But what about the man who refuses to care whether he feels pain? The law cannot intimidate him. It cannot "entice" him to act as it commands. This is the purest possible rebellion against the law, for even if the law penalizes his body, he does not feel he is losing anything he wants. A penalty only asserts true power when the violator feels that he is enduring something he does not like. Most people do not like bodily pain. That is why the law generally works when it inflicts physical pain: It forces the subject to feel something he does not like. That is real power.

Not so for the man who accepts pain without caring. The law asserts no power over him. It does not force him to experience anything he does not want. By remaining indifferent to physical pain, he denies the law's power. He does not allow it to make him feel any worse than he would on his own. That is rebellion.

Still, how many people can truly ignore their bodies and their property? Nerve endings do not lie. From a theoretical standpoint, however, the best way to revolt against the law is not to care about your body or your possessions. That is a very hard thing to do in this society.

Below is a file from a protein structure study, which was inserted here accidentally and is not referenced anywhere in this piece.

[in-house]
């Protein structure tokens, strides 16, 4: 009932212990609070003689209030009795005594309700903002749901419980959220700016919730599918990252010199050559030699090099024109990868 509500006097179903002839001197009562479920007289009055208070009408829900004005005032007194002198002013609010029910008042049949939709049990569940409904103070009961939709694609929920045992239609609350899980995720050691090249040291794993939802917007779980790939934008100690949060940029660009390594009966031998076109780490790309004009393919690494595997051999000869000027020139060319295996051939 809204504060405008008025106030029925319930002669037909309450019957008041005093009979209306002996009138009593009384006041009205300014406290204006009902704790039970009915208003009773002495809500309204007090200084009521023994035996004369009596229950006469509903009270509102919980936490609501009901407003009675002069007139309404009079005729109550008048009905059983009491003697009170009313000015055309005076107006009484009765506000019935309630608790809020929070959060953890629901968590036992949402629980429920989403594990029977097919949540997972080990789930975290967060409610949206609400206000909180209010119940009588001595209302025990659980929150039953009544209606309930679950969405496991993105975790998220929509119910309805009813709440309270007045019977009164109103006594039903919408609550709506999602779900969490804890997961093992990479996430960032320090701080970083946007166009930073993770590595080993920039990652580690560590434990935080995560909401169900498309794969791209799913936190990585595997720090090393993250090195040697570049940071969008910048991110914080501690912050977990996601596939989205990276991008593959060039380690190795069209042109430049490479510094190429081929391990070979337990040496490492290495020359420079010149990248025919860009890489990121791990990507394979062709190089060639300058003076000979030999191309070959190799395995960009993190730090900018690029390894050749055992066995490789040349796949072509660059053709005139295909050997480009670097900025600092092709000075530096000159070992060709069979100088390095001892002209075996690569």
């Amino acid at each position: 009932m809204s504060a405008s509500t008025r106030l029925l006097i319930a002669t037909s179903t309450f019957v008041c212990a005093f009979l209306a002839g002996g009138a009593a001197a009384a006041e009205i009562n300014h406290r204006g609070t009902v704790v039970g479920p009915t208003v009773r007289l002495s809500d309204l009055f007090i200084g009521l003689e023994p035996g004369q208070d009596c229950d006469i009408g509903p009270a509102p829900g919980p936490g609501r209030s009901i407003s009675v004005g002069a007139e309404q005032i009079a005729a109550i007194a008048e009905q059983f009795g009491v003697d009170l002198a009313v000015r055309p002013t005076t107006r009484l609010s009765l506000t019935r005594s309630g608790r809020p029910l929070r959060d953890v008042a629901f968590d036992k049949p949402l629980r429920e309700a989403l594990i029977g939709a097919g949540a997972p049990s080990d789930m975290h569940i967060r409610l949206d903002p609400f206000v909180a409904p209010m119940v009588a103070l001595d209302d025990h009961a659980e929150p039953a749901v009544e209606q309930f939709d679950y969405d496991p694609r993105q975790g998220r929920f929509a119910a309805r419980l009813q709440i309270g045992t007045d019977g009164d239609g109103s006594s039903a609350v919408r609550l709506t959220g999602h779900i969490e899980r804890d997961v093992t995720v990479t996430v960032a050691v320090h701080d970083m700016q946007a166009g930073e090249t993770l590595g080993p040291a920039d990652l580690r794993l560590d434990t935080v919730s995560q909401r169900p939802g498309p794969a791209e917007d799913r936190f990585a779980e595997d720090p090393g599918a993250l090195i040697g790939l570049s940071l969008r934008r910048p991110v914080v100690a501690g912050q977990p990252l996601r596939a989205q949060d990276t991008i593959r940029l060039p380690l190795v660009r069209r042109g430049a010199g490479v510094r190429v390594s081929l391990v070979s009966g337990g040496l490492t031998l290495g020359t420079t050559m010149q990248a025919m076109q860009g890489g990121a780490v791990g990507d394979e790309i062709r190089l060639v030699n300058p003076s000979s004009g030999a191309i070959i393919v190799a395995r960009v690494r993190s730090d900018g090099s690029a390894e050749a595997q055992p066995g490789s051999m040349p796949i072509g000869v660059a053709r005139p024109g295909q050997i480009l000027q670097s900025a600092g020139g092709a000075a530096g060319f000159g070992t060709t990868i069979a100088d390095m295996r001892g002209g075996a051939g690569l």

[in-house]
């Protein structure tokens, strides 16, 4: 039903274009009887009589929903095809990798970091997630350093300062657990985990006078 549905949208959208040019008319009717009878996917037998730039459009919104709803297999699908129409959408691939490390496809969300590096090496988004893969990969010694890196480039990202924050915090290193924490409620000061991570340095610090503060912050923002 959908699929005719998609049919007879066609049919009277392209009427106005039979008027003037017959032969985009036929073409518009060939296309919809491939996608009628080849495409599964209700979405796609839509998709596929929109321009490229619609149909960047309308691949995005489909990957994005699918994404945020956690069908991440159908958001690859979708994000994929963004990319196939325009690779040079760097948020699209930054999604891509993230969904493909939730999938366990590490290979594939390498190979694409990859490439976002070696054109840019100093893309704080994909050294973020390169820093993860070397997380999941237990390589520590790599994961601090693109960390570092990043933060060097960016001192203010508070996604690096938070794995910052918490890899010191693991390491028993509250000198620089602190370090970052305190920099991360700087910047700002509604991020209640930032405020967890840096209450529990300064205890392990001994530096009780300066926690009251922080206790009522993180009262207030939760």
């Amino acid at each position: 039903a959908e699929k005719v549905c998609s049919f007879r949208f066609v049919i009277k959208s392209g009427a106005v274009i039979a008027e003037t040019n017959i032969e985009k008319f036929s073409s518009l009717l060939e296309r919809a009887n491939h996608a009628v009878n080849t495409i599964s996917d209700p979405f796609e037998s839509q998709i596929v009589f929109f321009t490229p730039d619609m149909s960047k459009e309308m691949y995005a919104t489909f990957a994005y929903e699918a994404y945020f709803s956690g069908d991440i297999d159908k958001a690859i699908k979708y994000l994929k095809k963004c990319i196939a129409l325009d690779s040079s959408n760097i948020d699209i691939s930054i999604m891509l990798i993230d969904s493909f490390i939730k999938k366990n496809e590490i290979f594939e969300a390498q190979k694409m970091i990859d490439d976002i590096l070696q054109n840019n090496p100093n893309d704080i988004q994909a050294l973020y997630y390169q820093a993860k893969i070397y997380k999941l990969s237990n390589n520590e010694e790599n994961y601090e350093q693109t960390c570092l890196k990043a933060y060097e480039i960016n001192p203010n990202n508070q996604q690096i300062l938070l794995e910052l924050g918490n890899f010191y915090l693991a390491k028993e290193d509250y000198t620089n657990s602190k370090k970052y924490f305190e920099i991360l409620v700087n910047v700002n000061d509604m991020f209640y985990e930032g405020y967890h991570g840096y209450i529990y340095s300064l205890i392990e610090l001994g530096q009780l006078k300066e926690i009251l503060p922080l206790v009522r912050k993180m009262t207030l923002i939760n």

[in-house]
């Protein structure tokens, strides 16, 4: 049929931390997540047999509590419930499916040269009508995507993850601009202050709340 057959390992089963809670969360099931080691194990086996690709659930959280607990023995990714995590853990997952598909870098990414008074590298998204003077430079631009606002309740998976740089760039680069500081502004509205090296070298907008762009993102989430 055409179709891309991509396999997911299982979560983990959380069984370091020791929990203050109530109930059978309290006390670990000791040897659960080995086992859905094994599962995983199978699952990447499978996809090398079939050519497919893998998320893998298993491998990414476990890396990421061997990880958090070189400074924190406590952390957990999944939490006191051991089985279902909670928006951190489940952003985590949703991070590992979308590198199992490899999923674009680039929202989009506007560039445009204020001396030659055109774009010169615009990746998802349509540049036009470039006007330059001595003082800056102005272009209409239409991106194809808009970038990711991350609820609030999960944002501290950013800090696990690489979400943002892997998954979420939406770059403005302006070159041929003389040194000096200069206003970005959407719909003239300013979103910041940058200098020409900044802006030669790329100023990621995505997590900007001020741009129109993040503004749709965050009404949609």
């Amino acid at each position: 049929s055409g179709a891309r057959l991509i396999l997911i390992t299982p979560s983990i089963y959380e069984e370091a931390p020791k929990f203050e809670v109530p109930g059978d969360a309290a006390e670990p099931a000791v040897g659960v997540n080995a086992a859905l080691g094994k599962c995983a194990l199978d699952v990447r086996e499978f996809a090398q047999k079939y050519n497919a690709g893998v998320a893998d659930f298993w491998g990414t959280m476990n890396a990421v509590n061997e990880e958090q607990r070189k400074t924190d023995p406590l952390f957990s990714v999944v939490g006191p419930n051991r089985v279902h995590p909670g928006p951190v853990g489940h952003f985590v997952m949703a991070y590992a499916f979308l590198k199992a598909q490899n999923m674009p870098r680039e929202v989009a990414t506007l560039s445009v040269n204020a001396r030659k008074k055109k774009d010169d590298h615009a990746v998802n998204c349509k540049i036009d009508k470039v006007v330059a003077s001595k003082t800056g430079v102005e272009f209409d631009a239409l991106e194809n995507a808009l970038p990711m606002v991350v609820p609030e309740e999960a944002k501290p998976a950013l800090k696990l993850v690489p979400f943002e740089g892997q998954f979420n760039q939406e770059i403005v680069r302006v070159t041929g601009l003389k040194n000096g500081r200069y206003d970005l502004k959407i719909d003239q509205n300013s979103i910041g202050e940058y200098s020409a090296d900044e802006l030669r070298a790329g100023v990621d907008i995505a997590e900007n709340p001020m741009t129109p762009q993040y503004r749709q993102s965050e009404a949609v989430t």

On the other hand, think about "martyrs" and "noble men." Jesus Christ endured excruciating physical agony but did not let it affect him. So did all the "Christian heroes" who willingly suffered torture and death because they had contempt for their bodies and the "things of this world."

In general, the law strikes fear because it targets the things that most people live for: Bodily comfort and property. But it loses all its power when it punishes people who do not care about those things.